Asbestos Risk Assessment


Exposure Assessment

The risk due to asbestosis arises from the inhalation of fibres. A visual assessment of the workplace is the first important step. If a workplace looks dusty, no control procedures are in place and no respiratory protection is being used, workers could have excessive exposure to fibres. Correct fibre identification and fibre counting are the minimum requirements needed to assess the risk where asbestos is being used.

The following steps indicate the basic procedures used in assessing the risk due to asbestos fibre exposure.

A. Ascertaining the presence of asbestos in the work place.

Microscopic identification is most commonly used to distinguish asbestos from other fibres. A representative sample is needed for laboratory analysis. There may be more than one kind of fibre in the sample. Enough material should be collected in order to sample all types of fibres present.

B. Identification of the asbestos fibre type.

Crocidolite and amosite are considerably more hazardous than chrysotile, so it is important to know the actual type of fibre dealing with. Ideal techniques available for the identification of asbestos are polarising light microscopy (PLM) and dispersion staining microscopy.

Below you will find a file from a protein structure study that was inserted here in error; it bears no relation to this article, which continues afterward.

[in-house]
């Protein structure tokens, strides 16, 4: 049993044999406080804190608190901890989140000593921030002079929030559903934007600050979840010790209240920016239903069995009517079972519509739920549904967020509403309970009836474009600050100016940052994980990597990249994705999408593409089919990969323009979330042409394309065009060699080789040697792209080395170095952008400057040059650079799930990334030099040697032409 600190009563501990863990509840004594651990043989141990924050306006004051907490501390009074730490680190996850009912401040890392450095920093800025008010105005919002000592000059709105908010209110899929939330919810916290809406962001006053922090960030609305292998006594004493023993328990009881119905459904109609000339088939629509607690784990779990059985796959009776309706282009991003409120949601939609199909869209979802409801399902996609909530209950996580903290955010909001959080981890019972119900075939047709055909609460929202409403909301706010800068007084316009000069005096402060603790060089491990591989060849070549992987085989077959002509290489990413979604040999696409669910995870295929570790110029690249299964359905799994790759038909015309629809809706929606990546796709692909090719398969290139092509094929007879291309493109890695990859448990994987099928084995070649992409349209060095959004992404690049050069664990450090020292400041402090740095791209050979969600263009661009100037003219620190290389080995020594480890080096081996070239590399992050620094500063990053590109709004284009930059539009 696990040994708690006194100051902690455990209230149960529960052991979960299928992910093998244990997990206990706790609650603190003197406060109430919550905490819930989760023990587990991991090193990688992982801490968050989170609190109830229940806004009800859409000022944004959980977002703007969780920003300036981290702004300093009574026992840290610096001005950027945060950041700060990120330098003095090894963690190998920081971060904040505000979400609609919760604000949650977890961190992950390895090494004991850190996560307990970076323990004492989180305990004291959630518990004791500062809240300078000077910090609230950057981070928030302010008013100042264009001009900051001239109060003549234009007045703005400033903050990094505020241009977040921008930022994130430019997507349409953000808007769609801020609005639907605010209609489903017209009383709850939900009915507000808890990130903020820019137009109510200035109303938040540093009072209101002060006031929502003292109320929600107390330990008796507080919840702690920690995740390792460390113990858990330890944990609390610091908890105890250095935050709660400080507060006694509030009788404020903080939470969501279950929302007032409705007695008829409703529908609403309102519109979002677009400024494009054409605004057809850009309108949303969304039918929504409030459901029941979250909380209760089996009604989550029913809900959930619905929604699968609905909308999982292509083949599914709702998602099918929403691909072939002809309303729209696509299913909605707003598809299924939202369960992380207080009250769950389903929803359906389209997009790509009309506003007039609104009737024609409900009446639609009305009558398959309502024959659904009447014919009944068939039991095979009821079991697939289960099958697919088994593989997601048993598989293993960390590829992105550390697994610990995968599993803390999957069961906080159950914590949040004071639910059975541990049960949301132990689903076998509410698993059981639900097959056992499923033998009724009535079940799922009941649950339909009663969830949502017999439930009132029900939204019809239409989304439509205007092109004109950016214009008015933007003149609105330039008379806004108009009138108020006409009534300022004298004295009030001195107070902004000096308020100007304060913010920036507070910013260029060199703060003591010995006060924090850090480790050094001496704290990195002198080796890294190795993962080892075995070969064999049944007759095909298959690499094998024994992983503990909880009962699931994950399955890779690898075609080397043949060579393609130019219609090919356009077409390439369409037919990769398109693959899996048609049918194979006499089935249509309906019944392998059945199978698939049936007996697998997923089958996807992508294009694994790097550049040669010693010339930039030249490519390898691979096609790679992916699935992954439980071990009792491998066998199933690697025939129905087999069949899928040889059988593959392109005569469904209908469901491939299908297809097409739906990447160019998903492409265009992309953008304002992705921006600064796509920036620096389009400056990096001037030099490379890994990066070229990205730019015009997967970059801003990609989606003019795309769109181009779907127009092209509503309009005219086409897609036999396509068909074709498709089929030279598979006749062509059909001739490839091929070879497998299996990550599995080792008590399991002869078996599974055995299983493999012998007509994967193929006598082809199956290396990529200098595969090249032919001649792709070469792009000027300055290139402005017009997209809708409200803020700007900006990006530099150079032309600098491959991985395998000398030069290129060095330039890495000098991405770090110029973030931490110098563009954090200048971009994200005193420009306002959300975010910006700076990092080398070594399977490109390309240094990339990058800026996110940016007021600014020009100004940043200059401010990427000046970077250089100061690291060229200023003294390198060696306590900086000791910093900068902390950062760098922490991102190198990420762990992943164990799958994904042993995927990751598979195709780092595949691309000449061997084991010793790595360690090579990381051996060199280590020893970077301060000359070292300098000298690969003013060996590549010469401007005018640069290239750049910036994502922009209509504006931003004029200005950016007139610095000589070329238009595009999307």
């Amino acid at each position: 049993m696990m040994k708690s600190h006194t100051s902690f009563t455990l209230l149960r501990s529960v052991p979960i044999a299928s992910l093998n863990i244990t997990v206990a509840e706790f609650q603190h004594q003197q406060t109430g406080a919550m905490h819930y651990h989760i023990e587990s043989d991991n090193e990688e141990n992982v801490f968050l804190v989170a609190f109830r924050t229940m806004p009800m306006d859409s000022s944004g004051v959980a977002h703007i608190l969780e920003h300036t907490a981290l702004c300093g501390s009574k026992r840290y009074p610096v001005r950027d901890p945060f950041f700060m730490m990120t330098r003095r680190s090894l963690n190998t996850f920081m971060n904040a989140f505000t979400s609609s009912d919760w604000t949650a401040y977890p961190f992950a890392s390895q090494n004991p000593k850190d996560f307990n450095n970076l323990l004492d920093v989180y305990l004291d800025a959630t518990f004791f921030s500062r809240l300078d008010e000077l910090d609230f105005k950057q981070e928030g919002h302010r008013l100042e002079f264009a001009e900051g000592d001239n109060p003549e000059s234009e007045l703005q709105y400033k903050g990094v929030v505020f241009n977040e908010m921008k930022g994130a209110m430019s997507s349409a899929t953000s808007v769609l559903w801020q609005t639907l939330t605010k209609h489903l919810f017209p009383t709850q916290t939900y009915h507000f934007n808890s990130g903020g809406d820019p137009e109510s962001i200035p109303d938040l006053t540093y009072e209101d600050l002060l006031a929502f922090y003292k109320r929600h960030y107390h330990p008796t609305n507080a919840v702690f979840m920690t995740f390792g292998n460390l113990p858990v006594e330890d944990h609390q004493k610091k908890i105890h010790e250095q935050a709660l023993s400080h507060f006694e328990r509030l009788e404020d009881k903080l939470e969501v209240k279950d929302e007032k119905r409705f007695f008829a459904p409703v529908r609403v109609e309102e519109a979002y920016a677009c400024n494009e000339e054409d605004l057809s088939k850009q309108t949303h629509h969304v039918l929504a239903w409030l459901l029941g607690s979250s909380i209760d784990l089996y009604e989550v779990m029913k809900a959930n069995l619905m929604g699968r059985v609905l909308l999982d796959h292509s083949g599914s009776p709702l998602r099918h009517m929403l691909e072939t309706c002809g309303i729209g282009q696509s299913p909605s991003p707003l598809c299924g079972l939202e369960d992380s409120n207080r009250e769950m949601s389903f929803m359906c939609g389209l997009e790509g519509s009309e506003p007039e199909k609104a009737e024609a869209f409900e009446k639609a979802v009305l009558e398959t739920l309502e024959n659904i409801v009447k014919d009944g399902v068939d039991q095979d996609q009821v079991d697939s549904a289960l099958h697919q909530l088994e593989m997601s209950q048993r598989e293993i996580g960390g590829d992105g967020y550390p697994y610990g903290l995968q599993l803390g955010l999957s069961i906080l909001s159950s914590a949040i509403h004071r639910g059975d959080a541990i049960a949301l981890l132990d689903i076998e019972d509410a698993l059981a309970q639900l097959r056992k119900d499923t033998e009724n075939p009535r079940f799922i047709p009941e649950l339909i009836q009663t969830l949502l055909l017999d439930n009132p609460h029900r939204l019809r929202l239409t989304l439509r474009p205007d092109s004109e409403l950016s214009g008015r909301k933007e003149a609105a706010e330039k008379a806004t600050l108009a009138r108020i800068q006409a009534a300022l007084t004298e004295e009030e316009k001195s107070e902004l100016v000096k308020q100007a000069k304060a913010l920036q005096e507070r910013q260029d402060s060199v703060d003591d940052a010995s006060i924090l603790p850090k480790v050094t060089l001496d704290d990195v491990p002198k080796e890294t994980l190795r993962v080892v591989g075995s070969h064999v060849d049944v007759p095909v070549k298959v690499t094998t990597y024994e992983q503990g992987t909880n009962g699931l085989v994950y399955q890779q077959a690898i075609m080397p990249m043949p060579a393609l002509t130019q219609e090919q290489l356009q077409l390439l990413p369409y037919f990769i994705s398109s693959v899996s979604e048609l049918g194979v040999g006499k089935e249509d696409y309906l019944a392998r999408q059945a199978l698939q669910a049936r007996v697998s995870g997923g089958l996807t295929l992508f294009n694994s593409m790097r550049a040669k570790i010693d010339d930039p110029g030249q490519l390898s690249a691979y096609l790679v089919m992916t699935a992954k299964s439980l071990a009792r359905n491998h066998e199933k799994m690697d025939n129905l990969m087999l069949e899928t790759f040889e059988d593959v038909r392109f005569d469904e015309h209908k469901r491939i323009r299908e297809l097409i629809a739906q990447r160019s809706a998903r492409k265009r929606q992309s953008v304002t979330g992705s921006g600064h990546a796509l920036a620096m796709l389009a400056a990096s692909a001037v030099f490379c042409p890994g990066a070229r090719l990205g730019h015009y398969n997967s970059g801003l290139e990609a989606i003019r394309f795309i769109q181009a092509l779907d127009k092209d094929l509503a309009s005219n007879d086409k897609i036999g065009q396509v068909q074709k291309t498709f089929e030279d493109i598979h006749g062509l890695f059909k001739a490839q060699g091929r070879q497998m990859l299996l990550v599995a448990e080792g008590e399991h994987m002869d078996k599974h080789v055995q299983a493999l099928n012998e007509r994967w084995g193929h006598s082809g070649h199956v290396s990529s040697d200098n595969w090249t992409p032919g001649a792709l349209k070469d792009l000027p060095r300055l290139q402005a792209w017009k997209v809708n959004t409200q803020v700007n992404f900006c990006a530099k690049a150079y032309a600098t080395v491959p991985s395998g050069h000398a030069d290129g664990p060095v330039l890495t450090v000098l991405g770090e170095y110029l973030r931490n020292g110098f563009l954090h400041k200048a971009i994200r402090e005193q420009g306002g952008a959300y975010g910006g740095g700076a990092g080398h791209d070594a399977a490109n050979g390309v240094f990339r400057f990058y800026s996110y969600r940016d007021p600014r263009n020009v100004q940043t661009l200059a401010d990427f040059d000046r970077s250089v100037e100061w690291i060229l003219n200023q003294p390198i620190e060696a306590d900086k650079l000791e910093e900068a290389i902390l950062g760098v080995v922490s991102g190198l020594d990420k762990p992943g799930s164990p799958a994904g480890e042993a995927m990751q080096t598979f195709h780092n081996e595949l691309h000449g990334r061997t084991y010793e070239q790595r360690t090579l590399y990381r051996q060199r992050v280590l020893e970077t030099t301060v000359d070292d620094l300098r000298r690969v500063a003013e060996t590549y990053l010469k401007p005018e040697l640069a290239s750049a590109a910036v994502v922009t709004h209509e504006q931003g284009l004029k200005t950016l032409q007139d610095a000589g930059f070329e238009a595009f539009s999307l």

C. Quantity of asbestos in the source.

PLM and dispersion staining method can give some estimates of the asbestos present in the sample. When a mixture of chrysotile and other asbestos fibres is detected, the mixture is usually regarded on the basis of the more hazardous type of fibre.

D. Procedures for handling the material in the workplace.

Using processes that minimise airborne fibre will reduce he risk. Special low speed, high torque tools are available for working asbestos products. Use of wet dust suppressing methods is important, especially for removal processes.

E. Presence of respiratory protection in place.

Control processes are crucial to the safe handling of the asbestos. Methods that prevent dust from escaping are the primary means of control. Respiratory protection is only added when dust control procedures cannot control the fibre release.

Dr. Sunil Kumar Joshi, Norway 2001

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